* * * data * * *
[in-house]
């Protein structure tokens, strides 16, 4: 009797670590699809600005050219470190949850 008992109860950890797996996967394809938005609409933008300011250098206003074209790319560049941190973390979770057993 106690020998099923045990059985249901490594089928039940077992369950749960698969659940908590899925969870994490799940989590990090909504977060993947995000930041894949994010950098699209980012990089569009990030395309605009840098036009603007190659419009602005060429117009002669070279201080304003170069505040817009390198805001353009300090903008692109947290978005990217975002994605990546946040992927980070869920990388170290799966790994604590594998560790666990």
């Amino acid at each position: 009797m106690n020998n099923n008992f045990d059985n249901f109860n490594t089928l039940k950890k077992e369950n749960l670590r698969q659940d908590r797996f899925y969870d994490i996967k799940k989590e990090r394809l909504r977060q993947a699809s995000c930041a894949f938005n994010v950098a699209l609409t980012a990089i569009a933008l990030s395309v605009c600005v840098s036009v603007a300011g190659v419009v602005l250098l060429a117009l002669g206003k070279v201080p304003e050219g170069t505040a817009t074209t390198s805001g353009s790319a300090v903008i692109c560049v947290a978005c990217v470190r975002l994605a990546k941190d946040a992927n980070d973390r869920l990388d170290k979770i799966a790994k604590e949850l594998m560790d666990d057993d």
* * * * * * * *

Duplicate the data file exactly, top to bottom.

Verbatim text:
[in-house]
């Protein structure tokens, strides 16, 4: 009797670590699809600005050219470190949850 008992109860950890797996996967394809938005609409933008300011250098206003074209790319560049941190973390979770057993 106690020998099923045990059985249901490594089928039940077992369950749960698969659940908590899925969870994490799940989590990090909504977060993947995000930041894949994010950098699209980012990089569009990030395309605009840098036009603007190659419009602005060429117009002669070279201080304003170069505040817009390198805001353009300090903008692109947290978005990217975002994605990546946040992927980070869920990388170290799966790994604590594998560790666990």
């Amino acid at each position: 009797m106690n020998n099923n008992f045990d059985n249901f109860n490594t089928l039940k950890k077992e369950n749960l670590r698969q659940d908590r797996f899925y969870d994490i996967k799940k989590e990090r394809l909504r977060q993947a699809s995000c930041a894949f938005n994010v950098a699209l609409t980012a990089i569009a933008l990030s395309v605009c600005v840098s036009v603007a300011g190659v419009v602005l250098l060429a117009l002669g206003k070279v201080p304003e050219g170069t505040a817009t074209t390198s805001g353009s790319a300090v903008i692109c560049v947290a978005c990217v470190r975002l994605a990546k941190d946040a992927n980070d973390r869920l990388d170290k979770i799966a790994k604590e949850l594998m560790d666990d057993d």